I know I get stuck on one topic every now and then. For those whom that annoys I apologize. Currently I am on this whole atheist compared to Catholic kick. It simply fascinates me.
If you watched the video on Tuesday you witness one of the world’s most famous atheists and one of the princes of the Church . . . compare and contrast I suppose. I understand why the cardinal wants to use any opportunity to express his beliefs – he has what believes is a divine mandate to do so. What motivates the atheist? Why would it be important to him that everyone understand him? I suppose there are two main reasons – one, that he wants to be understood, and two, he must to some extent enjoy it.
The most interesting part of the interview for me is the “why” of the universe. I interpret his question as to why there is anything as opposed to nothing. Why should there be matter and space and such a thing as life? The whole universe and everything in it would be equally as mysterious if it were the size and composition of a tiny pebble. Why should there be something that can form structure, have energy – no – why should there be anything at all? Why should there be existence?
Of course, for the Christian, the universe is full of meaning and purpose and direction and everything means something. Where we came from, where we are, and where we are going are all very significant. “Why” is based on a benevolent God who created all there is out of love and Who desires to share that love with those who freely choose to accept it. All of creation is aiming toward that love. So bringing others on board is very important.
Unfortunately most of the self proclaimed atheists with whom I get the opportunity to speak are either not really atheists at all or have a very shallow understanding of the underpinnings of their atheism. (I am sure they can be matched man for man with similar Catholics – probably outnumbered and in vast numbers – but such is my current experience.) As one of my favorite Catholic speakers once said, “There are many good reasons to be an atheist, but most people don’t know enough to be one.”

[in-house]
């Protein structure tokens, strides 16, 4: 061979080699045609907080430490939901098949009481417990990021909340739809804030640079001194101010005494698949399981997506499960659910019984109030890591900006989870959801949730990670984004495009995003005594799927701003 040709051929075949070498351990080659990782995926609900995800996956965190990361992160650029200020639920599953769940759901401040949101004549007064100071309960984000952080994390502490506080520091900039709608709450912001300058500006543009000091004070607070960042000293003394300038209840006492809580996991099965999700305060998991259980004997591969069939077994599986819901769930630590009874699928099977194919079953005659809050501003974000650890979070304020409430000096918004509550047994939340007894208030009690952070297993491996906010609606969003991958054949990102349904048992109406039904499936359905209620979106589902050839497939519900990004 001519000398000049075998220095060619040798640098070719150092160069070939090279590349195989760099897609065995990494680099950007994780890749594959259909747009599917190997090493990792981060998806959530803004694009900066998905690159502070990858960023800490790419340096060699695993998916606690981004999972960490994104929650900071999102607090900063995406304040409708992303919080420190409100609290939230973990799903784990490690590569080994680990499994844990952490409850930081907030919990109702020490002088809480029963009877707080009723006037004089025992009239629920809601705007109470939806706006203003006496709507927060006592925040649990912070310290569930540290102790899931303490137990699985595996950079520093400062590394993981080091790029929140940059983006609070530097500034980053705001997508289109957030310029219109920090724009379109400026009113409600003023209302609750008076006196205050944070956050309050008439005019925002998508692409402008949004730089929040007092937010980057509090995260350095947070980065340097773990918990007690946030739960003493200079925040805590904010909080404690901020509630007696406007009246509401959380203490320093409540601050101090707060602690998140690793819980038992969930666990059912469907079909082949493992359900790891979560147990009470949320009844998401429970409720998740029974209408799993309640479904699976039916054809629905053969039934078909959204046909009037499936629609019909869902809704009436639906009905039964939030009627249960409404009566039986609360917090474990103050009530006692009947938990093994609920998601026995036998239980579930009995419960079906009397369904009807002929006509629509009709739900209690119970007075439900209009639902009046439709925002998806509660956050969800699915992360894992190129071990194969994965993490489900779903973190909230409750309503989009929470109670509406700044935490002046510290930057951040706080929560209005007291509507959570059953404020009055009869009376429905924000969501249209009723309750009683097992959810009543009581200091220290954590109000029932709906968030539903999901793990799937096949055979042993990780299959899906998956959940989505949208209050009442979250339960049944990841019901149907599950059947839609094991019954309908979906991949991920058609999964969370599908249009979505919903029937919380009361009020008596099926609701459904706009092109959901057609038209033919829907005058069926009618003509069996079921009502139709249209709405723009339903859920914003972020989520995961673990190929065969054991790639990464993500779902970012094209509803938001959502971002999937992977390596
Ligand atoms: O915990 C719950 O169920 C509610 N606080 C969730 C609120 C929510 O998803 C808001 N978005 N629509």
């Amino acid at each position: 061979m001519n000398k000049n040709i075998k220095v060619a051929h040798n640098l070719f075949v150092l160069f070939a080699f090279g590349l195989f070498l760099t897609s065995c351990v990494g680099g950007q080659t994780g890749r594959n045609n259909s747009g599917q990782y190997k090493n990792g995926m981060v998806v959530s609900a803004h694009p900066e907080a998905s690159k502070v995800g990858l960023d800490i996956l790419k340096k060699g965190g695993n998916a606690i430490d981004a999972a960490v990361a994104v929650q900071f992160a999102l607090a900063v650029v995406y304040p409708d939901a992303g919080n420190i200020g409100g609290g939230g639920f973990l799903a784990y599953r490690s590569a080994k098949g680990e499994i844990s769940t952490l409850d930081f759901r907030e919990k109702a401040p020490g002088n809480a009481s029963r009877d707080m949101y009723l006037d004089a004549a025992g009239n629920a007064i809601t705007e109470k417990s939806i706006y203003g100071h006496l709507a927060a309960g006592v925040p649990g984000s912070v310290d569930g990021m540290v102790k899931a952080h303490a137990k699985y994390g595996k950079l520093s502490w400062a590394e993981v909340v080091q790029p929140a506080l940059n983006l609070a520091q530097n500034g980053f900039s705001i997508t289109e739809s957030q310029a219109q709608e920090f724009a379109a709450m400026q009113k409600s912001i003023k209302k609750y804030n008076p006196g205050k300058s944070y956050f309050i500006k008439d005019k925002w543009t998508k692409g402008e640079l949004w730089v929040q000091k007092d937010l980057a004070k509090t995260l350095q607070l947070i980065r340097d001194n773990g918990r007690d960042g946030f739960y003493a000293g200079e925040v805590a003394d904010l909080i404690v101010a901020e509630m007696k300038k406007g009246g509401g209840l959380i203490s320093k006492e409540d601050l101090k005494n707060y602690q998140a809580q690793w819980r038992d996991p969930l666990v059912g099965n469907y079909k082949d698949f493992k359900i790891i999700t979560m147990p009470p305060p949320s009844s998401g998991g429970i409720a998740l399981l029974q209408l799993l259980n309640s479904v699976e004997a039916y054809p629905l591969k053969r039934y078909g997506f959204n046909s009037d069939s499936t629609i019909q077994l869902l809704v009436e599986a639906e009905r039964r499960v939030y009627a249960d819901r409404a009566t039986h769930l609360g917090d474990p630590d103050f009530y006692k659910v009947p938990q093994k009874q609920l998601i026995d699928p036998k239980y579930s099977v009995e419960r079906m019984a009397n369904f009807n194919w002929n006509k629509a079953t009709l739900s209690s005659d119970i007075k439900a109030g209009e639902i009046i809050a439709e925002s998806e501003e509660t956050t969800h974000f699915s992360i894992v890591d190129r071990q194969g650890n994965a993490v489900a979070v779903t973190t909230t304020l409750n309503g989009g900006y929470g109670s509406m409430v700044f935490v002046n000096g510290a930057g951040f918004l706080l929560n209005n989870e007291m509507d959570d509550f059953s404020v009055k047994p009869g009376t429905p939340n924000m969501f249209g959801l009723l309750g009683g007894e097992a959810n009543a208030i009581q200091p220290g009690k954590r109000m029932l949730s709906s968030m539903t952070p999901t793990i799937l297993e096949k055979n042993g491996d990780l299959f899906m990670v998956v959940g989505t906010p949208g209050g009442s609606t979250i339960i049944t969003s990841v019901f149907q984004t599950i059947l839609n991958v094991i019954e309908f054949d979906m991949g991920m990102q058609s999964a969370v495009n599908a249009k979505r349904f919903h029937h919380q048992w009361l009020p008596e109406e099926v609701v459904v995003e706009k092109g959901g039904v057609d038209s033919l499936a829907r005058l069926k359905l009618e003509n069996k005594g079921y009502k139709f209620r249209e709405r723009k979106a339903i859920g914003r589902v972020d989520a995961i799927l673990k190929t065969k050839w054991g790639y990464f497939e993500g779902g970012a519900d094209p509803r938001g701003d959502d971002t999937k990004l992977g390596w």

So we turn to Dawkins. Firstly I was disappointed that a lot of his argument was based in ridicule. There was the dismissives, “Surly you don’t believe . . .” and his misleading presentation of the Christian position that then made it easy for him to ridicule. But such is life.
What was truly interesting to me was his turn on the “why” of the universe. He believes there is a scientific why to the universe. Something caused it to form. It can be explained. It can’t be explained yet, but science will eventually tell us. (Here he we see a basis of atheistic “belief” the same as the Christian “belief.”) But as to the deeper why of the universe – the meaning behind it, he calls an absurd question. There is no meaning to the universe. It is not achieving any perfection. It simply is. So what does this debate matter unless you do it out of personal joy?
So then he rejects social Darwinism and declares it wrong. But how can he declare it absolutely wrong if there is no meaning to the universe? The only way I can see is to say, “I have declared it wrong, I have the power (or the majority or what have you) and have decreed it so.” Is that not, in effect, a form of Social Darwinism? It can’t be both ways. The universe cannot be meaningless and full of inherent good and evil at the same time.
So we both look at a pebble. For both of us it is an amazing thing. Scientifically it might reveal tons of information. It might bring joy or be useful. We could instill meaning into it such as, “This is the rock I picked up on my 25th birthday and I keep it as a happy remembrance of that day.” But after that, if I read things correctly, for the atheist, all else is meaninglessness. For the Christian, there is further meaning in that pebble with the power of a nuclear explosion. There is a Who, what, where, when, and why of its coming into being and just as much to where it is going.